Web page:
"I'm just glad I had the chance,"
Treadway said. "The players I played
with for the past three years didn't.
The club teams I played on had many
players who were good enough to
play at this level. They helped make
varsity soccer happen here. It's just a
shame they couldn't be a part of it."
Taylor is glad she has been a part
of it as well. Losing to Michigan State
in overtime hurts, losing to Penn State
hurts, and watching the younger play-
ers look to the future hurts. But at
least she was able to feel what the pain
is like.
"Even though this is it, playing
this season was great," Taylor said.
"It's a great feeling anytime we play.
I played on the club team for four
years and didn't get any recognition
and this is a payoff for all the hard
Jones agreed. "The opportunity
has been great," she said. "We've
helped make this a program. (The
Michigan-Michigan State) rivalry will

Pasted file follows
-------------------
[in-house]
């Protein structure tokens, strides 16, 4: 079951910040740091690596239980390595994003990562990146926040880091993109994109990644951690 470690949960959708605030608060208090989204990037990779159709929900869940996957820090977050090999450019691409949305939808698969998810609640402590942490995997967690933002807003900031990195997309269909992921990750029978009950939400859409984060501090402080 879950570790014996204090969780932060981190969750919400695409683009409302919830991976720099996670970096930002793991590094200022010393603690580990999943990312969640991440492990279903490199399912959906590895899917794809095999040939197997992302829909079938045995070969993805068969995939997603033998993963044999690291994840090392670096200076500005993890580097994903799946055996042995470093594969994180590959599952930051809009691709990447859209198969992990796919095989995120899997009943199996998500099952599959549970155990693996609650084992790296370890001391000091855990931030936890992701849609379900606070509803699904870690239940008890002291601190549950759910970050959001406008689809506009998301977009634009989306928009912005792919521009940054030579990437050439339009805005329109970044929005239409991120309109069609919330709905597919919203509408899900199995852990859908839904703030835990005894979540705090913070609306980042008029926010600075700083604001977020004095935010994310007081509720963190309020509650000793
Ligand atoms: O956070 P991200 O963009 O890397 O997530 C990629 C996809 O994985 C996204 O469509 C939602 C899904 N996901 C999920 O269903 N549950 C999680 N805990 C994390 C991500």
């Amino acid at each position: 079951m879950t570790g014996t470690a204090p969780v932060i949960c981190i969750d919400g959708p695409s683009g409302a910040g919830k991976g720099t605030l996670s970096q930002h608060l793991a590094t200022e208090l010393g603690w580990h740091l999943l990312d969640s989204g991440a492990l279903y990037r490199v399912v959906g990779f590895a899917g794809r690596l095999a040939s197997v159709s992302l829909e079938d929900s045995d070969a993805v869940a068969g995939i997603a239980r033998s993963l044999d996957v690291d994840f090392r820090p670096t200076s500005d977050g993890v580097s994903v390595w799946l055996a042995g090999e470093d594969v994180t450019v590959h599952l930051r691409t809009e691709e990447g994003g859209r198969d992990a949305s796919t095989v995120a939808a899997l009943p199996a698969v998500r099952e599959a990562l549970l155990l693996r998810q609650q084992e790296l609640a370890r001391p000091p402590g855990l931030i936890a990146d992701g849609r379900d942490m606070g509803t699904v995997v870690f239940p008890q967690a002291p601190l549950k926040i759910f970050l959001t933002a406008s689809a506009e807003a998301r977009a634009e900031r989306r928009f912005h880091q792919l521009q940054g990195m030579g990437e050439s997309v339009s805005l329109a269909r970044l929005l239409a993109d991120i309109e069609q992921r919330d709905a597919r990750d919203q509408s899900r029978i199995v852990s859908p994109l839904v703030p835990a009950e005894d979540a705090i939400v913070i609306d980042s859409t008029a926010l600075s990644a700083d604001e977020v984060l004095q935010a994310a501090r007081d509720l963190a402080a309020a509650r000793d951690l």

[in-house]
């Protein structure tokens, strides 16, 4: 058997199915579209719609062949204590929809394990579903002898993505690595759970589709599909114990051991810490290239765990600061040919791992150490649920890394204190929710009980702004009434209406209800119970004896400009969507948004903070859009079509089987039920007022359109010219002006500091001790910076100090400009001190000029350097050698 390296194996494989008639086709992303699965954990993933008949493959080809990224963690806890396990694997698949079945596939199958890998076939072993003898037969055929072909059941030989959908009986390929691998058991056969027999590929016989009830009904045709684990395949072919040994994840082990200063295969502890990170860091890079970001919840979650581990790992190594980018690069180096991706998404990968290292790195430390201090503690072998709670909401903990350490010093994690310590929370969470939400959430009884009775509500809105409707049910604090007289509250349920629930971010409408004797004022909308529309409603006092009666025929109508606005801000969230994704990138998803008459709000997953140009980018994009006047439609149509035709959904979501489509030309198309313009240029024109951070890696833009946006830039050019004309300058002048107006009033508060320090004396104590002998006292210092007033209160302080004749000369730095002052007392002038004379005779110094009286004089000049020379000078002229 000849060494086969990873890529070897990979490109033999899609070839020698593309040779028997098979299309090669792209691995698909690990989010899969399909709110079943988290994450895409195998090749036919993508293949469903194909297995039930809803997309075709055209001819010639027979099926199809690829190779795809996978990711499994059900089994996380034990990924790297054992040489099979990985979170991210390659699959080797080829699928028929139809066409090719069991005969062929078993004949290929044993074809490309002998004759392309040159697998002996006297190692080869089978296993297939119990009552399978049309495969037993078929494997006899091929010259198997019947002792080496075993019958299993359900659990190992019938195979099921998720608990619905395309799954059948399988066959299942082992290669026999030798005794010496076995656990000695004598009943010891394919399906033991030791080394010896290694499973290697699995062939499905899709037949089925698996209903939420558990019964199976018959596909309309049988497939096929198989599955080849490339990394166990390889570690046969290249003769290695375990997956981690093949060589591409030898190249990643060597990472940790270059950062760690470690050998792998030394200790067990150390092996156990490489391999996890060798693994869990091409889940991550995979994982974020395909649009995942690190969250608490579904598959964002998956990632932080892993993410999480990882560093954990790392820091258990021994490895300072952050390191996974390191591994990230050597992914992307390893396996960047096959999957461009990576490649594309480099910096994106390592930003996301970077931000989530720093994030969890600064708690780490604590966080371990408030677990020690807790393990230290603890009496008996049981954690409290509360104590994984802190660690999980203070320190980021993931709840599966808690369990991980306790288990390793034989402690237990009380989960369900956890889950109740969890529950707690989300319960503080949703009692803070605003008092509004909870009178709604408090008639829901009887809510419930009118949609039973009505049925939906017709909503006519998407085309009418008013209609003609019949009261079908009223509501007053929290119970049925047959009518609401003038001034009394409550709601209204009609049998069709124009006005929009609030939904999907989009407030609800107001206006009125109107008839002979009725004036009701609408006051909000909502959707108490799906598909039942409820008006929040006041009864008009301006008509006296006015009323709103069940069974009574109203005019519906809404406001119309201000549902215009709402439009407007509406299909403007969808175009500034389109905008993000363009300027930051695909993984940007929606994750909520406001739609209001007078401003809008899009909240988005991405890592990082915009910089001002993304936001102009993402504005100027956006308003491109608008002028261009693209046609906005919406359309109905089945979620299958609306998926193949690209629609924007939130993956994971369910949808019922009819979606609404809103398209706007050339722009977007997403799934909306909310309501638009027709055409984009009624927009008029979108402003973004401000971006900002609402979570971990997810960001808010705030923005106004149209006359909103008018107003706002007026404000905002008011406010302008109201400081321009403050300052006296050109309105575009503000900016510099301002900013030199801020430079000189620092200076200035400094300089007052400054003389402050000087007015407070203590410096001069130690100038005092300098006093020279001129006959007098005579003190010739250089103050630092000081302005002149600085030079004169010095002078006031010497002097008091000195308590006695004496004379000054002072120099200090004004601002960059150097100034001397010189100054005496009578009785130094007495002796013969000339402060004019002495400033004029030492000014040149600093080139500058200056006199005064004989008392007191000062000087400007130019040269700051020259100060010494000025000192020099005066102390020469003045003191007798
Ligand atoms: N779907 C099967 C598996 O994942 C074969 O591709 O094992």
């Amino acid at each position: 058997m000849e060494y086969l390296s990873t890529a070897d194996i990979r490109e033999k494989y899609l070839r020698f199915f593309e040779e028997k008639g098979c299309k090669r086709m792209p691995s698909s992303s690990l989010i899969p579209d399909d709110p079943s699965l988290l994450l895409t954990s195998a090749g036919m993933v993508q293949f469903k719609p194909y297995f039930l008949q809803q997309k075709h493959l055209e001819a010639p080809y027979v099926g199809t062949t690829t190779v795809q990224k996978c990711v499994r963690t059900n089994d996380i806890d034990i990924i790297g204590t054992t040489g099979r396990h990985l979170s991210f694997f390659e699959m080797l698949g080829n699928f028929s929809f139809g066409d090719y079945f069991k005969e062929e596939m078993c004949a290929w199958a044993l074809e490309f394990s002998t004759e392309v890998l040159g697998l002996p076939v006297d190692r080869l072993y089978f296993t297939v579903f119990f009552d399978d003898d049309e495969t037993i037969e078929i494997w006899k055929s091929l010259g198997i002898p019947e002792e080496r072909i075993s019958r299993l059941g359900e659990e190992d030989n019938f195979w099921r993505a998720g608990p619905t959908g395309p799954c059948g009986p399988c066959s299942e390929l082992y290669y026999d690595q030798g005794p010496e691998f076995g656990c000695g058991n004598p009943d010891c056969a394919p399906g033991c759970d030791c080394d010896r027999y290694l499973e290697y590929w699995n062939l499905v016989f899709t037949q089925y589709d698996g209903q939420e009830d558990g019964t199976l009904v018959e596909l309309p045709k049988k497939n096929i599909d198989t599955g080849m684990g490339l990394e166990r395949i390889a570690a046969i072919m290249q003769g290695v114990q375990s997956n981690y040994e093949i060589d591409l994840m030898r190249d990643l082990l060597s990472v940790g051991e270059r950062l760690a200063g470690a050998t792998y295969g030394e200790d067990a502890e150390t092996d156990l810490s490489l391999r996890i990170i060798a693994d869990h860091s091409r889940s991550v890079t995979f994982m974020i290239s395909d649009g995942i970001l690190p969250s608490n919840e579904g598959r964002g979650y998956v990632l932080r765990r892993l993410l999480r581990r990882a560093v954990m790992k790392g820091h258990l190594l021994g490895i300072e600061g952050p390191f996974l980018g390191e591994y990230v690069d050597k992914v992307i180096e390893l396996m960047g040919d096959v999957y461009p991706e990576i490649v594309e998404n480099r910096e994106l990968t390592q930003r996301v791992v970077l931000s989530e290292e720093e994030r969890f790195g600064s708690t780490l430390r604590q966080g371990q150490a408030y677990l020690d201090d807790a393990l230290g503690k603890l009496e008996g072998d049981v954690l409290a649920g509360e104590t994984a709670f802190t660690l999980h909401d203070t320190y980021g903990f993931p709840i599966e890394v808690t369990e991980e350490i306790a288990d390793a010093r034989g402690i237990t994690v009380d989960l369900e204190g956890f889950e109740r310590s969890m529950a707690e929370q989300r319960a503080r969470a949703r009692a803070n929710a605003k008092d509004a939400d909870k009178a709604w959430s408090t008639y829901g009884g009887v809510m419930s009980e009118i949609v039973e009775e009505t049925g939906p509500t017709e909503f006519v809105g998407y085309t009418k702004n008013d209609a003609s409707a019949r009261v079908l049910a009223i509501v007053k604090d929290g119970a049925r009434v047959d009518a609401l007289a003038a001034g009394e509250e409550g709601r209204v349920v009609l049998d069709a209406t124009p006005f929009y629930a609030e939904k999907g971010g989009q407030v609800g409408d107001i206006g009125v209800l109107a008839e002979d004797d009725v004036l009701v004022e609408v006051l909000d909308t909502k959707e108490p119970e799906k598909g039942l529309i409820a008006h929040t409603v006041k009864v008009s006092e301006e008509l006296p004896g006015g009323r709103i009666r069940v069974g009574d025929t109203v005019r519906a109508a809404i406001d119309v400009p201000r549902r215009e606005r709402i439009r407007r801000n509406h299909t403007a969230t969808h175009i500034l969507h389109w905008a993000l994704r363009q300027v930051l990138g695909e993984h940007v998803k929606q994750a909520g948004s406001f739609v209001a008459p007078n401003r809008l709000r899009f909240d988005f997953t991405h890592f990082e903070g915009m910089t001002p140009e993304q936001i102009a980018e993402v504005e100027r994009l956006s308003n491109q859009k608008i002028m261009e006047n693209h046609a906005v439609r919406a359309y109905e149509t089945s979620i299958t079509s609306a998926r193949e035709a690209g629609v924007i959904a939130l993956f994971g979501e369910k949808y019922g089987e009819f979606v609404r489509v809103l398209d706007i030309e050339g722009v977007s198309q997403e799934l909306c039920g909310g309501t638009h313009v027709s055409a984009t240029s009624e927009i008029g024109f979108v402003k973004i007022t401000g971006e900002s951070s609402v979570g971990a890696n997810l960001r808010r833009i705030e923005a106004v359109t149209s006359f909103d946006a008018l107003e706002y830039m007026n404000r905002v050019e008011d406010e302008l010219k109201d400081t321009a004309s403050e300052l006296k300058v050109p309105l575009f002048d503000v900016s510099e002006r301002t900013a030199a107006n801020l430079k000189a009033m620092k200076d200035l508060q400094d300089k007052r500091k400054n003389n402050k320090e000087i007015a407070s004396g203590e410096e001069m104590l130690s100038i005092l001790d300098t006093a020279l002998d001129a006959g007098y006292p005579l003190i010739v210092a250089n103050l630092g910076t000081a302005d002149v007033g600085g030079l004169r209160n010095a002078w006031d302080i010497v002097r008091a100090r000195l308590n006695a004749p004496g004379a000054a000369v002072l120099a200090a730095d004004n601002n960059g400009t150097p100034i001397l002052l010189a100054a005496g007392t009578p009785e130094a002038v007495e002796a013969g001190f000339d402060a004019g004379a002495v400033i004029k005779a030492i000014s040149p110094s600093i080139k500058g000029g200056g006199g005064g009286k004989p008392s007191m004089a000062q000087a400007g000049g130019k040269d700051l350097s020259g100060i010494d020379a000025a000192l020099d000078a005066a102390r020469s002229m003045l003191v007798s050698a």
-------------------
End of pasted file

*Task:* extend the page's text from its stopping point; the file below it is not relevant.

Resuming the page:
..._.. _ .r

continue, and we played a part in
starting it."
The Wolverines lost the match
Friday and four seniors lost their ca-
reers. They only have a few games
left, in two postseason tournaments.
After that, they will graduate and their
dreams will be passed on to a few
young, bright-eyed freshmen.
The beginning of this team was
the end for its veterans. It is a painful
But as the tears flowed for the
Michigan seniors after the loss, the
future met the past, and tears gave
way to smiles. A little girl, dressed in
her youth soccer uniform, tugged at4
Alicia Treadway's shorts, and gave a
timid request, "Can I have your auto-
Treadway could only smile and
oblige. Club players don't sign many